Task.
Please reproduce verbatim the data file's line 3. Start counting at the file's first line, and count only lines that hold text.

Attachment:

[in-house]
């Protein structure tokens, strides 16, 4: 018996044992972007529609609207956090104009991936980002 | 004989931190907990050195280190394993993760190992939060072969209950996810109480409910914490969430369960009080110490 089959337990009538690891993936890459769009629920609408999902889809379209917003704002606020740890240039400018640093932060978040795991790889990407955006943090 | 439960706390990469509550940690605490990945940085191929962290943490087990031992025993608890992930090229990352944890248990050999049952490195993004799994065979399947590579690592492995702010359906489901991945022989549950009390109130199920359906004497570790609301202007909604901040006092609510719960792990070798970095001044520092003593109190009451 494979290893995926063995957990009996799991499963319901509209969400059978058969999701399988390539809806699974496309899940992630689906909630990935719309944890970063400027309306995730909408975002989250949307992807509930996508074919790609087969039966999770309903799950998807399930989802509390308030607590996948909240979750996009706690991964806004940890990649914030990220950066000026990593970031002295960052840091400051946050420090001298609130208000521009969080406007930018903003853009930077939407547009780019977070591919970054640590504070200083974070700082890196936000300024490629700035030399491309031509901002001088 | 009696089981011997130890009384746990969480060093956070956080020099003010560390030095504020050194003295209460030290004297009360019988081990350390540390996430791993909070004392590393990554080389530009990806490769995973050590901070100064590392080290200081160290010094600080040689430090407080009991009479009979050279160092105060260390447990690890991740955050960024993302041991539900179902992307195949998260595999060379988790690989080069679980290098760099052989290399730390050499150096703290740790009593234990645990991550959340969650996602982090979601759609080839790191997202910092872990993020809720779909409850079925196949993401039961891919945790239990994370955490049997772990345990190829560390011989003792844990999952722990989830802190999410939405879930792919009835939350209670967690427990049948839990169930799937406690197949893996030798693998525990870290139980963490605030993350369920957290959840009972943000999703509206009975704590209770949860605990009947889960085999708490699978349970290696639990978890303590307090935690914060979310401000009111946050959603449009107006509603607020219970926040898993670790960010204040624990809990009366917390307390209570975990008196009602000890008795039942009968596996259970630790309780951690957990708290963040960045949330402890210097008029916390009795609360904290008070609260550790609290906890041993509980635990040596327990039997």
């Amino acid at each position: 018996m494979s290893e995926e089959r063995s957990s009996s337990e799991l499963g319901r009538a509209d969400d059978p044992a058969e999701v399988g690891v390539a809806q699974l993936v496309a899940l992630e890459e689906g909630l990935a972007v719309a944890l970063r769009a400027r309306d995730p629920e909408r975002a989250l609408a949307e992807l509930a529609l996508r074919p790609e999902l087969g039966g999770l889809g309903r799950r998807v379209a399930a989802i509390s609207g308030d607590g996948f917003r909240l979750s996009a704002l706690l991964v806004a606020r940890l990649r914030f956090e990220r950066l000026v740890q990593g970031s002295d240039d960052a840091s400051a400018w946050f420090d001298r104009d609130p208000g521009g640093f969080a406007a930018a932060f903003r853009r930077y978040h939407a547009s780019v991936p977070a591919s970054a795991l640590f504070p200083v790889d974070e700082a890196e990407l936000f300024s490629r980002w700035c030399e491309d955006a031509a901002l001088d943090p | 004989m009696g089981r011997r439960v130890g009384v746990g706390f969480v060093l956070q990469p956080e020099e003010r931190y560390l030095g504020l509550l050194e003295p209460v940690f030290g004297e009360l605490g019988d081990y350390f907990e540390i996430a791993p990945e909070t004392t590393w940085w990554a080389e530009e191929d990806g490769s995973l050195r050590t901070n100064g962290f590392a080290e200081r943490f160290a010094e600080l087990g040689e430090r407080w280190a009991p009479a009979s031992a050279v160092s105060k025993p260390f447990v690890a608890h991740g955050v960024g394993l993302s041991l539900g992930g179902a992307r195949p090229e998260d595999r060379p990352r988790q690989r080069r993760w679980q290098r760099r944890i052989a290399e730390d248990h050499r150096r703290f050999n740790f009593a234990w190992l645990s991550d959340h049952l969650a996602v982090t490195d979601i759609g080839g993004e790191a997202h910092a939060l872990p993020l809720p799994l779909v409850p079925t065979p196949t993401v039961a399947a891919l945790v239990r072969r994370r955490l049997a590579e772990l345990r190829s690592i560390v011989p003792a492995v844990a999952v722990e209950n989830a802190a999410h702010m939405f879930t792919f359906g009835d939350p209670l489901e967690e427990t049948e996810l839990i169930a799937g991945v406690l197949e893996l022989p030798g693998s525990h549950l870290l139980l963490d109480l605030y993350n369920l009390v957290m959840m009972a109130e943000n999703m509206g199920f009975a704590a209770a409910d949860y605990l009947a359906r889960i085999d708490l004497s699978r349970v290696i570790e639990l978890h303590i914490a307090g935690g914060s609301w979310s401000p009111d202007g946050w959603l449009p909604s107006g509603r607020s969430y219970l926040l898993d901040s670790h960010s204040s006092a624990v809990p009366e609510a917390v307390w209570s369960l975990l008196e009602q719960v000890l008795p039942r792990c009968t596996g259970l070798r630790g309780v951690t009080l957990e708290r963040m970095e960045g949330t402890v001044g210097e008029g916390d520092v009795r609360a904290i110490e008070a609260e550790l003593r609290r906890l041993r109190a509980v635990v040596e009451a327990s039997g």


């Amino acid at each position: 018996m494979s290893e995926e089959r063995s957990s009996s337990e799991l499963g319901r009538a509209d969400d059978p044992a058969e999701v399988g690891v390539a809806q699974l993936v496309a899940l992630e890459e689906g909630l990935a972007v719309a944890l970063r769009a400027r309306d995730p629920e909408r975002a989250l609408a949307e992807l509930a529609l996508r074919p790609e999902l087969g039966g999770l889809g309903r799950r998807v379209a399930a989802i509390s609207g308030d607590g996948f917003r909240l979750s996009a704002l706690l991964v806004a606020r940890l990649r914030f956090e990220r950066l000026v740890q990593g970031s002295d240039d960052a840091s400051a400018w946050f420090d001298r104009d609130p208000g521009g640093f969080a406007a930018a932060f903003r853009r930077y978040h939407a547009s780019v991936p977070a591919s970054a795991l640590f504070p200083v790889d974070e700082a890196e990407l936000f300024s490629r980002w700035c030399e491309d955006a031509a901002l001088d943090p | 004989m009696g089981r011997r439960v130890g009384v746990g706390f969480v060093l956070q990469p956080e020099e003010r931190y560390l030095g504020l509550l050194e003295p209460v940690f030290g004297e009360l605490g019988d081990y350390f907990e540390i996430a791993p990945e909070t004392t590393w940085w990554a080389e530009e191929d990806g490769s995973l050195r050590t901070n100064g962290f590392a080290e200081r943490f160290a010094e600080l087990g040689e430090r407080w280190a009991p009479a009979s031992a050279v160092s105060k025993p260390f447990v690890a608890h991740g955050v960024g394993l993302s041991l539900g992930g179902a992307r195949p090229e998260d595999r060379p990352r988790q690989r080069r993760w679980q290098r760099r944890i052989a290399e730390d248990h050499r150096r703290f050999n740790f009593a234990w190992l645990s991550d959340h049952l969650a996602v982090t490195d979601i759609g080839g993004e790191a997202h910092a939060l872990p993020l809720p799994l779909v409850p079925t065979p196949t993401v039961a399947a891919l945790v239990r072969r994370r955490l049997a590579e772990l345990r190829s690592i560390v011989p003792a492995v844990a999952v722990e209950n989830a802190a999410h702010m939405f879930t792919f359906g009835d939350p209670l489901e967690e427990t049948e996810l839990i169930a799937g991945v406690l197949e893996l022989p030798g693998s525990h549950l870290l139980l963490d109480l605030y993350n369920l009390v957290m959840m009972a109130e943000n999703m509206g199920f009975a704590a209770a409910d949860y605990l009947a359906r889960i085999d708490l004497s699978r349970v290696i570790e639990l978890h303590i914490a307090g935690g914060s609301w979310s401000p009111d202007g946050w959603l449009p909604s107006g509603r607020s969430y219970l926040l898993d901040s670790h960010s204040s006092a624990v809990p009366e609510a917390v307390w209570s369960l975990l008196e009602q719960v000890l008795p039942r792990c009968t596996g259970l070798r630790g309780v951690t009080l957990e708290r963040m970095e960045g949330t402890v001044g210097e008029g916390d520092v009795r609360a904290i110490e008070a609260e550790l003593r609290r906890l041993r109190a509980v635990v040596e009451a327990s039997g």